NFC South Reporter
Former NFL receiver Antonio Brown is facing another lawsuit for allegedly not paying for services rendered.
A Wisconsin company filed a lawsuit in Broward County, Florida, last month, seeking nearly $28,000 that Brown did not pay after verbally agreeing to have Avanti Solutions do work for Brown’s appearance at the “Rolling Loud” hip-hop concert in Los Angeles in March.
Avanti Solutions is suing Brown and his company, CAB Records, saying they had agreed to transport stage art and “provide on-site production management, stage performer choreography and casting, wardrobe fabrication and styling and stage visuals creation.” They did the work, per the lawsuit, but were never paid despite repeated attempts. The lawsuit notes that they “later found out that Brown had no intentions of submitting payment for the outstanding balances, since he has done that to other vendors in the past.”
The lawsuit has a projected trial date in December and a video hearing Aug. 8, though Brown is already contesting the merit of the lawsuit. Last week he submitted a notarized affidavit showing images of three $10 money orders he said “fully satisfied the claim” against him, along with a letter from the “Antonio El-Allah Express Trust” on Brown’s behalf. The lawsuit, seeking $27,990.21 from Brown, remains active, per Broward County clerk records.
Brown, 35, has faced a long line of similar lawsuits for nonpayment both during and since his NFL career. He made seven Pro Bowl appearances in nine seasons with the Steelers, but had only brief and tumultuous stays with the Raiders and Patriots. He landed with the Bucs in 2020 and won a Super Bowl with Tom Brady that season, but his relationship with the team deteriorated enough during the 2021 season that he left in the middle of a game, taking off his jersey and walking off the field during a game against the Jets. He has not played in the NFL since.
Brown most recently made headlines as an owner with the Albany Empire, which was kicked out of the National Arena League last month in the middle of a season for nonpayment of team fees and fines. Brown had suggested the team was moving to the Arena Football League, but Albany was not among the 16 teams when the AFL announced its 2024 lineup. Brown could face a lawsuit from the team as a result of his actions there.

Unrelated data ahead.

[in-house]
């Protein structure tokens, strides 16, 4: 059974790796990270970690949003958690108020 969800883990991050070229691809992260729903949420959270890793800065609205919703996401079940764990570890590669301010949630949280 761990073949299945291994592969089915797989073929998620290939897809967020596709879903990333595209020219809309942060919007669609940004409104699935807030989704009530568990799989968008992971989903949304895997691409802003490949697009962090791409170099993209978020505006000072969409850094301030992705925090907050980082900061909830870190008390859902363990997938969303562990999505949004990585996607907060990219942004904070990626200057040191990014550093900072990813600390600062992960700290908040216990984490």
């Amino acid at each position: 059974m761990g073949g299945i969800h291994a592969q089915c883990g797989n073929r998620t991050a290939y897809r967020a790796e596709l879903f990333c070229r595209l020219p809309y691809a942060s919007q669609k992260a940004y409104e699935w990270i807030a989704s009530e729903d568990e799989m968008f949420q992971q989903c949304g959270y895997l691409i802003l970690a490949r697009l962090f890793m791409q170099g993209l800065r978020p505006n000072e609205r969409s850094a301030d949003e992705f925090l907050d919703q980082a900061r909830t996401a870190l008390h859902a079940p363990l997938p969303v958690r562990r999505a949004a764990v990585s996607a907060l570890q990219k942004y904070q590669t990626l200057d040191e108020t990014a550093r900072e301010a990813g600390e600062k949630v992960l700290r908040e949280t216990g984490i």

He was suspended three games during the 2021 season after an NFL investigation found he used a fake vaccination card to comply with the league’s COVID-19 protocols. That came to light only after a personal chef who said he was owed $10,000 by Brown told the Tampa Bay Times that he had received a fake card.
Refusing to pay for services has cost Brown much more before. Last October, a Broward County jury ruled he must pay $1.2 million in a lawsuit from a truck driver whom Brown allegedly attacked in 2020 after refusing to pay moving costs. That also resulted in criminal charges of burglary and battery, which were settled in a plea agreement that included probation, community service and anger management classes.
Brown has a hearing Aug. 25 in Broward County on a separate lawsuit, in which he’s accused of selling a Sarasota man a luxury watch for $160,000 that was said to be worth $400,000 but later alleged to be a fake and purchased by Brown for $500. Brown submitted a letter to the court in May showing a money order for $160 and again stating it fully satisfied the claim against him.
Greg Auman is FOX Sports’ NFC South reporter, covering the Buccaneers, Falcons, Panthers and Saints. He is in his 10th season covering the Bucs and the NFL full-time, having spent time at the Tampa Bay Times and The Athletic. You can follow him on Twitter at @gregauman.
Get more from National Football League Follow your favorites to get information about games, news and more